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    Thank you. There were times I didn't need my Gengetsu, but the Ikazuchi felt too short. If a 180mm nakiri and gyuto have different purposes, I can get the Wakui gyuto now and wait for Kochi Nakiris to come back in stock :)

    I was considering a 180mm petty too, but I decided against it because I want some knuckle clearance
     
  21. Jun 26, 2019 #21

    J.C

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    of course you can get more knuckle clearance from nakiri. And also flat cutting edge with the tip curving up a bit for rocking chop. Not just that, in term of sharpening, nakiri also easier to sharpen than gyuto because of the flat edge. Having said that, doesn’t mean that gyuto can’t perform the same as nakiri.
    For me, it is just a matter of personal preference.
    Below is just a picture to show the edge of the nakiri that im talking about
     

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  22. Jun 26, 2019 #22

    stringer

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    Knuckle clearance isn't as important with a petty because they aren't really used for board work. The nakiri excels at veg, a Gyuto is all purpose, a petty is best for peeling, paring, and slicing. I use a 180 petty for in-hand work, citrus supremes, slicing chicken breasts. It's basically my paring knife. I use a 210 petty more like a sujihiki (double bevel slicer). It's used almost exclusively for trimming silver skin and portioning small to medium sized chunks of protein. Everybody is different. A ton depends on what you're cooking. You definitely need to buy and try all the knives...... Eventually. Just take your time and enjoy the ride.
     
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  23. Jun 26, 2019 #23

    Xenif

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    I got rid of my 180 because it was too short for most things I do on the board, not tall enough for my liking and I prefer the 150 for in hand.
    That being said though, I eventually got the Munetoshi 165 petty, it has very good heel height for a petty, and also works for me for in hand work. As mentioned before its a fair amount of work to get it going, but stellar bang for the buck. A good knife to try you hand at iron clad to see if you like it.
     
  24. Jul 1, 2019 #24

    EiSeOoNiinJust

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    Don't mean to hijack the thread. My question is sort of similar and thought this might be a good chance, rather than creating new thread.

    I am a beginner as well with sharpening, already have a Shun Classic Santoku with VG-Max. For stones I am considering Naniwa pro 800 and maybe 3k.

    I have been thinking about getting either an AS or R2/SG2 for a knife to get a feel on and also to (hopefully) hold on to a long time. What I'm after is, how would these fit the starter-status?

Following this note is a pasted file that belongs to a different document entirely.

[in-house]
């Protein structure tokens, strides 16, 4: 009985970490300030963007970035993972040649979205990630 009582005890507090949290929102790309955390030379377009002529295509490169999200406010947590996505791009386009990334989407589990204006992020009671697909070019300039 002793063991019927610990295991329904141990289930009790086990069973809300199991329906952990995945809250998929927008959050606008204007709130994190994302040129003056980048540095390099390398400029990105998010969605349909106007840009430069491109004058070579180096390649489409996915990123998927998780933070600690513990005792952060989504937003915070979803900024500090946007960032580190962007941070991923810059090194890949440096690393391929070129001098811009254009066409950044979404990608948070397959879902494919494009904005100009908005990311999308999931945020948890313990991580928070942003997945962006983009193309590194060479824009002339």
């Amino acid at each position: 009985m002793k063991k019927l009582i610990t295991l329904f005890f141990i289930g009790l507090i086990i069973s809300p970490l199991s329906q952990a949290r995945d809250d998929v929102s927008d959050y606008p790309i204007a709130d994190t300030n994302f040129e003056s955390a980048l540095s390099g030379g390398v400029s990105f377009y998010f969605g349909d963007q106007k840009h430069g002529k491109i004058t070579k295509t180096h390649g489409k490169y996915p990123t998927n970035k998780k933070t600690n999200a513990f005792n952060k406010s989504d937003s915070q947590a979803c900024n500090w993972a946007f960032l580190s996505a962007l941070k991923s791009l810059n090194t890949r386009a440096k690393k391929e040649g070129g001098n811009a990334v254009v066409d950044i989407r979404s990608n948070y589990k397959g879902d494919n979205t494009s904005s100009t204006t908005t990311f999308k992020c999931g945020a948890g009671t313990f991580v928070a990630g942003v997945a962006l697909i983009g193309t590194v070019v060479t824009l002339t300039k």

What I have gathered, AS as a carbon would be preferrable, I just enjoy the maintenance free aspect of a stainless. AS would be stainless clad if I get that.

    Get the carbon and once skill is honed in, jump into the world of powdered steels?
     
  25. Jul 1, 2019 #25

    J.C

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    @EiSeOoNiinJust are you a home cook? Or working in kitchen environment?
     
  26. Jul 1, 2019 #26

    EiSeOoNiinJust

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    @J.C Just a home cook looking to upgrade from basic stuff
     
  27. Jul 1, 2019 #27

    J.C

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    For starters AS steel can be a good option. R2/SG2 edge can last long like carbon knives but it needs more skills in sharpening them as well. Any particular knives you are after? Like which you have been eyeing on so far?
     
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  28. Jul 1, 2019 #28

    EiSeOoNiinJust

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    Been looking at Yu Kurosaki for some interesting looks for both AS and R2. Since I do not have any yet, I'm very open for suggestions.

    Lot of praised and pretty knives out there, so hard to choose
     
  29. Jul 1, 2019 #29

    J.C

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    Yes kurosaki knives are excellent. You can’t go wrong with that. I have tried both AS and SG2 and what i can say they are both equally good.
    With the SG2 kurosaki now have promotion on KNS website. You can get discount + free saya
     
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  30. Jul 1, 2019 #30

    EiSeOoNiinJust

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    Thanks, I'll check out KNS again. They also have the AS Fujin, which is on the top of my choices right now.

    Also heard that Kurosaki is coming out with a line of CoS core steel. Seems to be a high alloy cobalt-special.